AMD is announcing its new Ryzen Mobile refresh at CES this week. First-generation Ryzen Mobile CPUs debuted just over a year ago, and while this update slipped a bit in comparison, it can be thought of as the last hurrah for AMD’s 12nm Ryzen refresh cycle before 7nm chips begin arriving later in the year.
Over the past year, AMD’s overall push with Ryzen has seemed to focus primarily on desktop and server markets. We haven’t seen the same emphasis on pushing Ryzen into mobile form factors or spaces, but that may be changing with this new generation of products. The same adjustments to boost behavior and other features of second-generation Ryzen products are also baked into these new APUs, along with some modest clock improvements to both base and boost clock. Between the two, overall performance should be moderately higher than last year.
As always, take manufacturing benchmarks with a grain of salt.
The full line-up of parts is here:
There’s not much new to see here. AMD will launch high performance 35W parts alongside its 15W chips instead of shipping them in a staggered fashion. CPUs have received 100MHz clock bumps to base and boost clocks, with a 100MHz bump on GPU clock as well.
In situations like this, the devil is very often in the details. AMD made power changes to the second-generation Ryzen cores that allowed them to hold higher clocks and improved overall performance. The gains from Ryzen 7 1800X to Ryzen 7 2700X were, therefore, a bit larger than one might have expected based solely on clock speed.
AMD is also adding features to bring its newest laptops fully onboard with Windows Modern PC features, with support for wake-on-voice, Cortana Far Field, and support for the S0i3 sleep state. The company is partnering with Asus to create systems like the FX505DY TUF Gaming, a Ryzen 5 3550H CPU, and RX 560 mobile GPU. In a major announcement, AMD has stated that starting in Q1 2019, all Ryzen Mobile systems will receive graphics updates at the same time as their desktop brethren. This should fix a significant pain point that came up earlier in the year when it became clear that Ryzen Mobile laptops had gone over a year without a GPU driver update.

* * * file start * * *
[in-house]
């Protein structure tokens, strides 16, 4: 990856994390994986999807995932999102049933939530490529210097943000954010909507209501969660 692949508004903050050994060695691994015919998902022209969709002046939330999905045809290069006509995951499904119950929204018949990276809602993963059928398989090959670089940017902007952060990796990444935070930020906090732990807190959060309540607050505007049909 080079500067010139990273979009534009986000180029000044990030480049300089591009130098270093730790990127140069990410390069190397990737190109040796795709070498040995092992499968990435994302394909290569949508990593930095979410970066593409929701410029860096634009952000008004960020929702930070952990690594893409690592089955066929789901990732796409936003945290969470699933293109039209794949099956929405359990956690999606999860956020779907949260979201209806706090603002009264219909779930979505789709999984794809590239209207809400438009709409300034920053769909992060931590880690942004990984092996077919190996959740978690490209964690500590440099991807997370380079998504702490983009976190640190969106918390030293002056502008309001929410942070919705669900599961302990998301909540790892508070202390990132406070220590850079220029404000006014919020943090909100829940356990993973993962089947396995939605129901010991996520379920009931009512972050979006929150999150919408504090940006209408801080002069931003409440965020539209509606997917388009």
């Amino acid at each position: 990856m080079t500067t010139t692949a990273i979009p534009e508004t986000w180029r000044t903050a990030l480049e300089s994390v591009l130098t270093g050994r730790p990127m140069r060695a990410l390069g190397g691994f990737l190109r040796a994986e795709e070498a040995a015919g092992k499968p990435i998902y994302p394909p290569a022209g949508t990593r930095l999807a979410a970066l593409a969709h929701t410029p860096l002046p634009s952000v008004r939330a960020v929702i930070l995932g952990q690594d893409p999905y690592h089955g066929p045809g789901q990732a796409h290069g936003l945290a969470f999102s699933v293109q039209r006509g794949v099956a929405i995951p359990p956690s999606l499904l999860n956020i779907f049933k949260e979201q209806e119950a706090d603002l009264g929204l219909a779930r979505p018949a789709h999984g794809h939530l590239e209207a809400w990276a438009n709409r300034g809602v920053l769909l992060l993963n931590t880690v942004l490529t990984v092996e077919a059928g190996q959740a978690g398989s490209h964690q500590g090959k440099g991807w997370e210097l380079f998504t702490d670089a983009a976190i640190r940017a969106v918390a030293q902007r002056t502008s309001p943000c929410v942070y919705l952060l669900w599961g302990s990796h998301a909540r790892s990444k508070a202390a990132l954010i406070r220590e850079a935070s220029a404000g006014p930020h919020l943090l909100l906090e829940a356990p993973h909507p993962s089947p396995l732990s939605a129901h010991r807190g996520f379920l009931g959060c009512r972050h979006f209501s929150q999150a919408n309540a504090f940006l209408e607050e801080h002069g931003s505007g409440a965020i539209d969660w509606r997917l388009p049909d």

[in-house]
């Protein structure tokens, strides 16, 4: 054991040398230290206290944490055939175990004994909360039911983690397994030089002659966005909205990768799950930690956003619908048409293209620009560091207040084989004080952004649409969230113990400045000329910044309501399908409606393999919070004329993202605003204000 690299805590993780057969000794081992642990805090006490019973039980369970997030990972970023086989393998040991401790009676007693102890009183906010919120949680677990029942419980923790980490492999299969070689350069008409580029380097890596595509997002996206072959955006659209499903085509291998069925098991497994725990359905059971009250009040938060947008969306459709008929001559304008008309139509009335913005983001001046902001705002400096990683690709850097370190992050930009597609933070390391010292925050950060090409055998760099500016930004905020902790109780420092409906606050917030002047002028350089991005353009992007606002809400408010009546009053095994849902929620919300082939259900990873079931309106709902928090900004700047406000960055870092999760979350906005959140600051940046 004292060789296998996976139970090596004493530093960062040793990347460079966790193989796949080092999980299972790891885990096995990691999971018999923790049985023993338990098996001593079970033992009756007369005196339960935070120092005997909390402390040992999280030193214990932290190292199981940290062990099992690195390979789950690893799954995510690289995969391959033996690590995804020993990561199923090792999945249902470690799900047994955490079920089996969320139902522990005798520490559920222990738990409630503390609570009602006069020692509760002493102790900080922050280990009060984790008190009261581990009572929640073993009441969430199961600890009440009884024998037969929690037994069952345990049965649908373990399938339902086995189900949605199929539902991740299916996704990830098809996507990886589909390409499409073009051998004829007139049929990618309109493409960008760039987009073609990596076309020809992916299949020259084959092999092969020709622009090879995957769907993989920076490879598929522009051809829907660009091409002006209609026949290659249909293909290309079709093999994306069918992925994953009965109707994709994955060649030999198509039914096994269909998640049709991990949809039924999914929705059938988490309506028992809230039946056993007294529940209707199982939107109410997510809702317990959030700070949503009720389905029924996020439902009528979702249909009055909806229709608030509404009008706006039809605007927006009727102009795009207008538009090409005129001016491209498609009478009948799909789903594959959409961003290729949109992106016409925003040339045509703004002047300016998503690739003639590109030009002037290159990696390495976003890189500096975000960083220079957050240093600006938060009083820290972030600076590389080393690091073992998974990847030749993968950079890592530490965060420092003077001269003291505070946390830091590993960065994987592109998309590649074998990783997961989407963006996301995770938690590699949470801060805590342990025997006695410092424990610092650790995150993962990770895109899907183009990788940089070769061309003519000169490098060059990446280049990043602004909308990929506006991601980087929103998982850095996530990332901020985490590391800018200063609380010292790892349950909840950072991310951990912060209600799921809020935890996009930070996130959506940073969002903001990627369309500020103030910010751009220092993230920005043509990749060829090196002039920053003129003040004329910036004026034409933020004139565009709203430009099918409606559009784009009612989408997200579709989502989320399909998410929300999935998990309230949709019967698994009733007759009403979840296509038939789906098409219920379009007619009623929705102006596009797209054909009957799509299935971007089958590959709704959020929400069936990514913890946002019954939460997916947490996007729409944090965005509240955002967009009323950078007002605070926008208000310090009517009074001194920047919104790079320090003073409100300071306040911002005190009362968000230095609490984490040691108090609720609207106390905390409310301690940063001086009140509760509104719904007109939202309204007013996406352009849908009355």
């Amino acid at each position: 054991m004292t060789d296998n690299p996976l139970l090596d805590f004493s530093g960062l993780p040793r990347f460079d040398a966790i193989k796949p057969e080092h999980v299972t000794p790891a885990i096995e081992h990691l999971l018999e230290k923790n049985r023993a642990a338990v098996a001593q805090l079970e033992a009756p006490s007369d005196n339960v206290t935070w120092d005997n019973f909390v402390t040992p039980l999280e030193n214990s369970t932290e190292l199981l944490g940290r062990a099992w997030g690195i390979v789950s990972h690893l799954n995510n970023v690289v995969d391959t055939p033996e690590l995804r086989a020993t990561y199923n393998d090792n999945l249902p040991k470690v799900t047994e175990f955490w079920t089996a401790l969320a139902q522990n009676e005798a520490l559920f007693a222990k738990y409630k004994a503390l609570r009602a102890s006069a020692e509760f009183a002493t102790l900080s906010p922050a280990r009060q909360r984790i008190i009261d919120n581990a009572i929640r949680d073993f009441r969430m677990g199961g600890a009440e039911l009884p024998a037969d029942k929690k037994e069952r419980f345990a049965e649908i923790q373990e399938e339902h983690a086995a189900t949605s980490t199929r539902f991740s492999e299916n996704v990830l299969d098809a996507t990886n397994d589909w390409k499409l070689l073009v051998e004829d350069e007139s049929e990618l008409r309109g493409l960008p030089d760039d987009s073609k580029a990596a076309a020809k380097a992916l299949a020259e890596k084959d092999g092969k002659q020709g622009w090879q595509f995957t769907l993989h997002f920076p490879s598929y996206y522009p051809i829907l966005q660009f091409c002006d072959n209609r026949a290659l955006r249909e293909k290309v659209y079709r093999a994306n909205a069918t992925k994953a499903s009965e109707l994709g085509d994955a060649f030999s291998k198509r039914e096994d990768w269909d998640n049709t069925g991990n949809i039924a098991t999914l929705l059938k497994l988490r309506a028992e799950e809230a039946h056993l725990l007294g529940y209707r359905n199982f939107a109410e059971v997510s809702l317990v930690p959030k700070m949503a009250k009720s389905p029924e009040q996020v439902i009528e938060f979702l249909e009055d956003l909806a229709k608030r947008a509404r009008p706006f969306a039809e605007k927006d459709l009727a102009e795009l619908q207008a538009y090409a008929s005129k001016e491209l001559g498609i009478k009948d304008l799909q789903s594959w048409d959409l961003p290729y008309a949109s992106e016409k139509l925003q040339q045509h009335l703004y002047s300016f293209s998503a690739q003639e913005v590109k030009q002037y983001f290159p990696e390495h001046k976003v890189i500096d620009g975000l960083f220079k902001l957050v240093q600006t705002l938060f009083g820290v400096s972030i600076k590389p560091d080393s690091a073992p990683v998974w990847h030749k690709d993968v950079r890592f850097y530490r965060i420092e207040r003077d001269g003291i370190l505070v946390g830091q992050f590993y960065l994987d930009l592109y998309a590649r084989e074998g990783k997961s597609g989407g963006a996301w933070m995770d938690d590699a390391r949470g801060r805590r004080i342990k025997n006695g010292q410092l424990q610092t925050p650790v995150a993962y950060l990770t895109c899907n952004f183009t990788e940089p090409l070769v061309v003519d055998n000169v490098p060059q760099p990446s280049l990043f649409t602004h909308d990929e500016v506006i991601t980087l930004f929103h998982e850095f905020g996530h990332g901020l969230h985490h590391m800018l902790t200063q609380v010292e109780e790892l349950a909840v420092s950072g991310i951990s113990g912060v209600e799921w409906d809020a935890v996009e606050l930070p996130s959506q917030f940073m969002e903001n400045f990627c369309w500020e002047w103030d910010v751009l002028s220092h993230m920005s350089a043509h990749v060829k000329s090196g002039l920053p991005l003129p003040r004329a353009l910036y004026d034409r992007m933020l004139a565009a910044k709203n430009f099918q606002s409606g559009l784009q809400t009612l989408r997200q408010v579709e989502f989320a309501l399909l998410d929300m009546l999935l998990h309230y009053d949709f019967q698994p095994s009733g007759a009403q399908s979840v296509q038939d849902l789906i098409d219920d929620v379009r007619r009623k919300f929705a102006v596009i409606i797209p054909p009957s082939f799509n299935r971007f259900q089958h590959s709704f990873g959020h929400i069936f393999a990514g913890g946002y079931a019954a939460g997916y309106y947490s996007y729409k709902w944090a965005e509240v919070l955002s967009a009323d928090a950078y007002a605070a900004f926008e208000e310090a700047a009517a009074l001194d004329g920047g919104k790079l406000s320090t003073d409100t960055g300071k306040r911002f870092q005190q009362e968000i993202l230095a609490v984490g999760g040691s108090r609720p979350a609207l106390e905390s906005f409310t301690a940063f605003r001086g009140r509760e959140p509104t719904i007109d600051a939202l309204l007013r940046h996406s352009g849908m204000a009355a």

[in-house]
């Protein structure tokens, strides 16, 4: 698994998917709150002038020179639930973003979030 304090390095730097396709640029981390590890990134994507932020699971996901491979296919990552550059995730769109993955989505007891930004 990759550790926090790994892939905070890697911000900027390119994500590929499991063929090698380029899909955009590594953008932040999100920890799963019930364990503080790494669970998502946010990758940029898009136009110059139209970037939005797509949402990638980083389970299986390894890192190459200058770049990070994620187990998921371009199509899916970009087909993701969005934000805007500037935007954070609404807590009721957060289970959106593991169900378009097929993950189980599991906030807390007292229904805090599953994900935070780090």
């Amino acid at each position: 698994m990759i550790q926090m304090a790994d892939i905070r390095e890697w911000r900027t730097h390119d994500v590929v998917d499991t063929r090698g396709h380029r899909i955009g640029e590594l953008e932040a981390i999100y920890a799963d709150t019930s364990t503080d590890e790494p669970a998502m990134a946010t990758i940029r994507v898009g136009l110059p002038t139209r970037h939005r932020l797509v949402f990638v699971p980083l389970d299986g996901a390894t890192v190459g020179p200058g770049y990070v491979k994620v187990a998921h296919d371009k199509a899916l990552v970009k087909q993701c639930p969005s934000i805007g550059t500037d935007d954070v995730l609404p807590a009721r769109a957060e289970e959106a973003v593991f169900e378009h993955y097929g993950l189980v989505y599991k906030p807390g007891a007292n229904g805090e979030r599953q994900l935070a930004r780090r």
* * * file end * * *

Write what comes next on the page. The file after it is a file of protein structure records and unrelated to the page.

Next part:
AMD is also positioning some of its old Excavator SKUs as Chromebook solutions. This isn’t a market we cover much as far as overall performance, so I don’t have much to observe about it, beyond noting that Excavator might well compare reasonably against the sorts of Celerons and Pentiums that typically played in this space.
Overall, we’d say AMD has definitely strengthened its overall plan for mobile, with a wider range of products. What we’d like to see now is a better suite of design wins. Ryzen Mobile didn’t feel like a major priority for many OEMs in 2018, and we’d like to see AMD start pulling down even a handful of really solid designs. The Asus gaming rig above might make for a decent start, provided the price is right. Adding feature support is always good for overall positioning, and the productivity and battery life gains are reasonable. We’ll see if the steady year-on-year improvements translate to more shelf space in 2019.
- New Utility Can Double AMD Threadripper 2990WX Performance
- What’s Ahead For AMD in 2019
- AMD Vaults Onto the NASDAQ 100 Stock Index